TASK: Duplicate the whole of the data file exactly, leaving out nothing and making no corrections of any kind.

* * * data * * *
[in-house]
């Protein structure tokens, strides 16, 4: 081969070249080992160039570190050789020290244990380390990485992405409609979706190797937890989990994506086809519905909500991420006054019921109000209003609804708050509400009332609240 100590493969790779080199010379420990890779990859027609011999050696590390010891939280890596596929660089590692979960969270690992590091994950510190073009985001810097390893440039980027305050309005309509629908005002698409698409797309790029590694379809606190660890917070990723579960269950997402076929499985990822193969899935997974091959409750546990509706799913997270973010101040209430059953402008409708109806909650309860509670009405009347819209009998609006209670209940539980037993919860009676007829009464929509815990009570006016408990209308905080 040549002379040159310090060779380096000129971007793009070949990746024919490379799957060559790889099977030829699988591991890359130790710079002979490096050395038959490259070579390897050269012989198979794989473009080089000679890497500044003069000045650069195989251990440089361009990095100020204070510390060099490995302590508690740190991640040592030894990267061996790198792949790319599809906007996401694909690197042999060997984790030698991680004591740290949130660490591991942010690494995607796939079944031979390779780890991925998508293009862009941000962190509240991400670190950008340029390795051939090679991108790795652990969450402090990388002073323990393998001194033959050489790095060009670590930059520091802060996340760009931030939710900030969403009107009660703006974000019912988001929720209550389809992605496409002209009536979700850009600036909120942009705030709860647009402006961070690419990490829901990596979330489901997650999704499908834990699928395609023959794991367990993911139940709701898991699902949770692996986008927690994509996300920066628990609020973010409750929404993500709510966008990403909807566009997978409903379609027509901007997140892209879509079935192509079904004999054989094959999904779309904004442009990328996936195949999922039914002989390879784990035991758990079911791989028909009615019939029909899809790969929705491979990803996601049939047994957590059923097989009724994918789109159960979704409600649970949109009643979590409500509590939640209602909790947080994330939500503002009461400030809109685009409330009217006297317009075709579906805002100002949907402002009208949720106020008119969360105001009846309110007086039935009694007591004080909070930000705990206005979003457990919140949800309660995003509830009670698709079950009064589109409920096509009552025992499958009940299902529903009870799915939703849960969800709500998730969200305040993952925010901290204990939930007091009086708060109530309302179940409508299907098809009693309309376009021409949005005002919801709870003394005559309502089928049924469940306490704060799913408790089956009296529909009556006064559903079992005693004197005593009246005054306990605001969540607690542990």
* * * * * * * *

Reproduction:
[in-house]
């Protein structure tokens, strides 16, 4: 081969070249080992160039570190050789020290244990380390990485992405409609979706190797937890989990994506086809519905909500991420006054019921109000209003609804708050509400009332609240 100590493969790779080199010379420990890779990859027609011999050696590390010891939280890596596929660089590692979960969270690992590091994950510190073009985001810097390893440039980027305050309005309509629908005002698409698409797309790029590694379809606190660890917070990723579960269950997402076929499985990822193969899935997974091959409750546990509706799913997270973010101040209430059953402008409708109806909650309860509670009405009347819209009998609006209670209940539980037993919860009676007829009464929509815990009570006016408990209308905080 040549002379040159310090060779380096000129971007793009070949990746024919490379799957060559790889099977030829699988591991890359130790710079002979490096050395038959490259070579390897050269012989198979794989473009080089000679890497500044003069000045650069195989251990440089361009990095100020204070510390060099490995302590508690740190991640040592030894990267061996790198792949790319599809906007996401694909690197042999060997984790030698991680004591740290949130660490591991942010690494995607796939079944031979390779780890991925998508293009862009941000962190509240991400670190950008340029390795051939090679991108790795652990969450402090990388002073323990393998001194033959050489790095060009670590930059520091802060996340760009931030939710900030969403009107009660703006974000019912988001929720209550389809992605496409002209009536979700850009600036909120942009705030709860647009402006961070690419990490829901990596979330489901997650999704499908834990699928395609023959794991367990993911139940709701898991699902949770692996986008927690994509996300920066628990609020973010409750929404993500709510966008990403909807566009997978409903379609027509901007997140892209879509079935192509079904004999054989094959999904779309904004442009990328996936195949999922039914002989390879784990035991758990079911791989028909009615019939029909899809790969929705491979990803996601049939047994957590059923097989009724994918789109159960979704409600649970949109009643979590409500509590939640209602909790947080994330939500503002009461400030809109685009409330009217006297317009075709579906805002100002949907402002009208949720106020008119969360105001009846309110007086039935009694007591004080909070930000705990206005979003457990919140949800309660995003509830009670698709079950009064589109409920096509009552025992499958009940299902529903009870799915939703849960969800709500998730969200305040993952925010901290204990939930007091009086708060109530309302179940409508299907098809009693309309376009021409949005005002919801709870003394005559309502089928049924469940306490704060799913408790089956009296529909009556006064559903079992005693004197005593009246005054306990605001969540607690542990």